Published: 15:50, 21 July 2014
Angry cyclists won't be getting on their bikes if plans to scrap Maidstone's only cycle route across the River Medway go ahead.
A petition against the proposals to scrap St Peter's Bridge's existing cycle lane to make way for a fourth lane of traffic, which come as part of Baltic Wharf Ltd's planned regeneration of St Peter's Street, has been launched on www.change.org and will be presented to Kent County Council.
The planned development centred around the dilapidated, Grade II listed Powerhub building would see a new supermarket, shops, restaurants and cafes built.
However, the predicted 66% increase in peak traffic from 228 movements per-hour to 376 would mean that the only designated cycle way over the river would be removed and the pavement narrowed to make way for a fourth lane of traffic over St Peter’s Bridge.
As a result cyclist James Gower from Maidstone has launched the petition against the proposals.
He said: "The removal of the cycle lane will stop many people from being able to cycle into the town centre and make people on foot have to make large detours to cross the river.
"Whilst we recognise the need to regenerate the area this scheme is completely inappropriate and extremely damaging for Maidstone."
Local residents are also deeply concerned about the plans which they say would put pedestrians and cyclists at risk.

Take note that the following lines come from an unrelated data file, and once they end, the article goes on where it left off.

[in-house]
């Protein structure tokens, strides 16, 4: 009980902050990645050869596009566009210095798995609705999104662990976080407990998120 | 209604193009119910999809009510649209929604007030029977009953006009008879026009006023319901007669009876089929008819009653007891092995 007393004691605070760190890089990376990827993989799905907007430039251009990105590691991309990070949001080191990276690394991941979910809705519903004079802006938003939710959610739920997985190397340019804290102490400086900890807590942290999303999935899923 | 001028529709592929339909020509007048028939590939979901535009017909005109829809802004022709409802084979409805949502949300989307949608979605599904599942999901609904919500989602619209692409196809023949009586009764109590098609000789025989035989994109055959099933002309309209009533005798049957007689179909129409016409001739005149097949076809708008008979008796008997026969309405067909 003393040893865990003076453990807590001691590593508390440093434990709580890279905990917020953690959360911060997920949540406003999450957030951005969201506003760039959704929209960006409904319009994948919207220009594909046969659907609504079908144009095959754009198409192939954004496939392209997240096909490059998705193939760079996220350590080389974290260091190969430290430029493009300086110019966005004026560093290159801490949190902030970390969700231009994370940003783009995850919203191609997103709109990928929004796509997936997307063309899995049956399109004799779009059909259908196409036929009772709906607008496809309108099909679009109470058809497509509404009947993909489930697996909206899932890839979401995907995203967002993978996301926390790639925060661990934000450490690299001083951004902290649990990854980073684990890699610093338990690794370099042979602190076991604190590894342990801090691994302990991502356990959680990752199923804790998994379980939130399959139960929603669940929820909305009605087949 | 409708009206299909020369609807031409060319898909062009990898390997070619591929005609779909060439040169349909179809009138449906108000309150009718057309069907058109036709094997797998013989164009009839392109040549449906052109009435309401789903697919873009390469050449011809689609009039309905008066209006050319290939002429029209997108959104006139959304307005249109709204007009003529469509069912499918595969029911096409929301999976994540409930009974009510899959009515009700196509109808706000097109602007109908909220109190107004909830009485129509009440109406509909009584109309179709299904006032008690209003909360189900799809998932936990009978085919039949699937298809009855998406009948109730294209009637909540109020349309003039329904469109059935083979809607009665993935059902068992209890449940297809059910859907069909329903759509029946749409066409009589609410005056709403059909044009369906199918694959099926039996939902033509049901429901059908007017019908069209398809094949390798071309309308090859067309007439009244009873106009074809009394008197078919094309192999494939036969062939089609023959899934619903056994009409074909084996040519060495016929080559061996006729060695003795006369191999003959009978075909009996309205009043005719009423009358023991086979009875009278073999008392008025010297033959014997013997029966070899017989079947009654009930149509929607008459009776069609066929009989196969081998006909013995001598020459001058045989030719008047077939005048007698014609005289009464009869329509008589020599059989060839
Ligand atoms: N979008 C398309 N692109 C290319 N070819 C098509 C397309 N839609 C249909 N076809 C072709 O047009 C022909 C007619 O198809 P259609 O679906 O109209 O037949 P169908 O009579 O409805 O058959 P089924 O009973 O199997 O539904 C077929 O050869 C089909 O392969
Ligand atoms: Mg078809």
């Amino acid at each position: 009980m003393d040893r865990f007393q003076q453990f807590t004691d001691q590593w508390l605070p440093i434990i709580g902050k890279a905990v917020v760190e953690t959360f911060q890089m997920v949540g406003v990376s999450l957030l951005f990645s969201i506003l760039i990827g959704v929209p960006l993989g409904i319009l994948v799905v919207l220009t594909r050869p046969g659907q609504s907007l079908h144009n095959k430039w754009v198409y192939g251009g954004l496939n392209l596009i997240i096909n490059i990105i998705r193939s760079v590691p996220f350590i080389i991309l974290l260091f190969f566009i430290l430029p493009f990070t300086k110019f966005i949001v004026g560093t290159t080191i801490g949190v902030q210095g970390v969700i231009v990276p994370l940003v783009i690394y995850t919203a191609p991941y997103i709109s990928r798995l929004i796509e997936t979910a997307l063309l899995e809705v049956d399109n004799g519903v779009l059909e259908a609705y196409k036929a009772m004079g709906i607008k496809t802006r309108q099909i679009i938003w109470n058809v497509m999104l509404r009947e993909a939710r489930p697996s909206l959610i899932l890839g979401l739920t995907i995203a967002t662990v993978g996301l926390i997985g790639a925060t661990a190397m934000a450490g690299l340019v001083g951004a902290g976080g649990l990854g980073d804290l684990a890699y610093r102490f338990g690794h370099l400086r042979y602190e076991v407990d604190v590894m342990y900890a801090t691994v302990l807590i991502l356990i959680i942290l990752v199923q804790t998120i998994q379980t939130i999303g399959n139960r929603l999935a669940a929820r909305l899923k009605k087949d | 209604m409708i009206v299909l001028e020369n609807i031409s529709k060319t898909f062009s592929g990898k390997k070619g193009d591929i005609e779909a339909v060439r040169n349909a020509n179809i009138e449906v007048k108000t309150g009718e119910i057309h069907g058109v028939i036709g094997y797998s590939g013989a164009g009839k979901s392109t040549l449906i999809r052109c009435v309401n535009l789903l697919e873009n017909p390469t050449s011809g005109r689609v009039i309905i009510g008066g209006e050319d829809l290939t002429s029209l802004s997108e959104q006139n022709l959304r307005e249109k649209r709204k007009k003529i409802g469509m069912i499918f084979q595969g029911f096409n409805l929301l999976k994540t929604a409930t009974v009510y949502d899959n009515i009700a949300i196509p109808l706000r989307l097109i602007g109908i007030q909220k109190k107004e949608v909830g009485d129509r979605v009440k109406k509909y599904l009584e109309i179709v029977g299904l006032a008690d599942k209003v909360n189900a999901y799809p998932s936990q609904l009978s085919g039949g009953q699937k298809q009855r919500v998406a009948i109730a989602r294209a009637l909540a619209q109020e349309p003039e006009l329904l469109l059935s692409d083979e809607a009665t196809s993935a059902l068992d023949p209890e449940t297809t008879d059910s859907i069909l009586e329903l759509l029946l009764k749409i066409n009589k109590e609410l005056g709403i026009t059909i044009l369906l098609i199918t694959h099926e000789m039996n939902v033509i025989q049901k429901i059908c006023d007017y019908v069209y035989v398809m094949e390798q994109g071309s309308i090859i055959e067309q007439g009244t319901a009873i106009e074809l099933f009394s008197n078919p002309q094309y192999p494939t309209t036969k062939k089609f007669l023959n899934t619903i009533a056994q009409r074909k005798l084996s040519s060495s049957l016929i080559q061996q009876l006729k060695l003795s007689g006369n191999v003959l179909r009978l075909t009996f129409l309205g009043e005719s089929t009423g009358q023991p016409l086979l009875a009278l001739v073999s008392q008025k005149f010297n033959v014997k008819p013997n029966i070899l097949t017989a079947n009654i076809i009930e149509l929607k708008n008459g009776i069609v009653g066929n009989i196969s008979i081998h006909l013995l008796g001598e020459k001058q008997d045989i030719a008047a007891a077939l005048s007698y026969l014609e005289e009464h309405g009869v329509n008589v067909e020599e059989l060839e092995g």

Bridge Residents Society, who represent homeowners in the area, said that the development is set to increase traffic by 50% which will pose a substantial risk to both cyclists and the 3,000 to 4,000 schoolchildren who visit the area every day and will now have to use a narrower pavement.
Liberal Democrat parliamentary candidate for Maidstone, Jasper Gerard, said: "It is bizarre when pollution is choking the town and everyone agrees we need to get more people out of cars, that the road is being widened and the pavement and cycle lane narrowed. This is only going to exacerbate health problems and clog up the town with more traffic."
Green leader Stuart Jeffery said that the proposals meant that cyclists will not be able to cross from one side of the town to the other without using an exceptionally busy and dangerous road.
The application was originally rejected by Maidstone Borough Council in January but after a public inquiry was launched in April planning inspector John Gray approved the scheme earlier this month.
Kent Highways made no objection to the plan.
David Brazier, Kent County Council cabinet member for environment and transport, said that whilst a designated cycle lane would be removed the pavement, which will be narrowed to 2.5 metres, will be available to both pedestrians and cyclists.
He added: "We accept that these measures are not helpful to cyclists in a location where cycling on the actual carriageway would be extremely difficult. However, my officers did not consider that we could sustain an objection to the development on these grounds."
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